Outside experts needed for change, says Chief Minister
THE Chief Minister has defended the States’ employment of interim consultants, saying it is necessary ‘to bring in outside expertise to spearhead much-needed change and transfer those skills to our future leaders’.
In a letter, Senator John Le Fondré said that he was ‘impressed’ with chief executive Charlie Parker’s work to date in reorganising the public sector, although he added that there were still areas in which he believed Mr Parker could and would improve.
He also emphasised that minsters and officials were ‘addressing significant inefficiencies caused by outdated systems and processes’, and that it was necessary to ‘wait for real improvement’.
Replying to a JEP editorial on the granting of a fixed-term contract to interim consultant Camilla Black, 18 months after she was taken on at a fee of £1,350 a day, Senator Le Fondré said that such appointments were necessary ‘to spearhead much-needed change’.
‘You challenge the value of interim appointments, but fail to acknowledge that where there are skills gaps, caused by historic underinvestment, we need to bring in outside expertise to spearhead much-needed change and transfer those skills to our future leaders,’ he said.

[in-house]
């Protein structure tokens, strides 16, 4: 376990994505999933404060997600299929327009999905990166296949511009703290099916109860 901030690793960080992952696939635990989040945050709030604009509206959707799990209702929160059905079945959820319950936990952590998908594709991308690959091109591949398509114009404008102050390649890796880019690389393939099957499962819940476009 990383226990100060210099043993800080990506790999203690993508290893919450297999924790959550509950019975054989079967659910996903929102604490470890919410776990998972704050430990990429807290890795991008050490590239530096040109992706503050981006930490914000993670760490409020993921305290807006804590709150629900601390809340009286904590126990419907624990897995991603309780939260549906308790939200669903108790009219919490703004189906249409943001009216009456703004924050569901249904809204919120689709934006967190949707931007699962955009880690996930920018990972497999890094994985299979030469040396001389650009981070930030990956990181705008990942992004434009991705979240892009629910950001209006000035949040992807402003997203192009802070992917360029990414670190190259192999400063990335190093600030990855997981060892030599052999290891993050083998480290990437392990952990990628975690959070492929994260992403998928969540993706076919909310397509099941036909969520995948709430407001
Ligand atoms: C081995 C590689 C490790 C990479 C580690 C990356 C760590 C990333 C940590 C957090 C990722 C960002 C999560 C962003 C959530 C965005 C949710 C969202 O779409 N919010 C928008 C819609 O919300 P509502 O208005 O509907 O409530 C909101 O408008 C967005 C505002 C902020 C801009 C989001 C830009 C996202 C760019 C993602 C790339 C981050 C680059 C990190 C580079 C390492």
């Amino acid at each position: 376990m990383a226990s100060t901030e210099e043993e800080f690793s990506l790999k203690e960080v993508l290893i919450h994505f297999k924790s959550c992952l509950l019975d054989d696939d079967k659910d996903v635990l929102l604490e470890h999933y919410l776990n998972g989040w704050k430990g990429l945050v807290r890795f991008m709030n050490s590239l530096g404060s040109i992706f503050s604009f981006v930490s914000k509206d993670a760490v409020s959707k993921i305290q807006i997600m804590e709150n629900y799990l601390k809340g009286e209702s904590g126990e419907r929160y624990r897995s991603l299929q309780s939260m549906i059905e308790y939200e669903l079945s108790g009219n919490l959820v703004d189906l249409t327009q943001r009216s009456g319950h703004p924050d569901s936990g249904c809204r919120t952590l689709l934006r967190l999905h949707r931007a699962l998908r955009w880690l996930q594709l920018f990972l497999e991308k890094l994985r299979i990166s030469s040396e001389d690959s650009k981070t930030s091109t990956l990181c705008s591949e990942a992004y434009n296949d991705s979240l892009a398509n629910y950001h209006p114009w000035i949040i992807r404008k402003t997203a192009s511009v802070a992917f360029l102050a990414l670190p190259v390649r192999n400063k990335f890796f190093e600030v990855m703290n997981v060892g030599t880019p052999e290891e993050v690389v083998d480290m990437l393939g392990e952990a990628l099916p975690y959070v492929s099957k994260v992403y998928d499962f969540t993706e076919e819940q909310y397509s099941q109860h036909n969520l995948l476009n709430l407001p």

‘We are putting the succession planning processes in place to ensure that the next generation of leaders are drawn from our pool of talented staff. The chief executive has also repeatedly said he expects the majority of interims to have left employment by the end of the year.’
In his message, Senator Le Fondré also responded to the JEP’s questions on how politicians and senior civil servants could justify such high fees at a time when frontline States employees had been striking over pay.
When asked whether the letter, which characterises last week’s coverage as ‘inflammatory’ and ‘willingly ignorant’, was his own work, Senator Le Fondré said that he had in fact asked officials to write it for him, but that he stands by its content.
‘The tone and style of the front page article on Saturday, and the editorial on Monday, caused me significant concern,’ he said. ‘While I fully recognise and respect the independent nature of the JEP, to me the article and leader made no attempt to seek out, or inform on, the context for the issues being reported.
‘I discussed these concerns with officers and asked for a response to be drafted. All ministers receive support from officials, as required, with their paperwork.
‘I provided the brief, then reviewed, edited and finalised the draft before it was sent to the editor. I stand by the content of my letter.’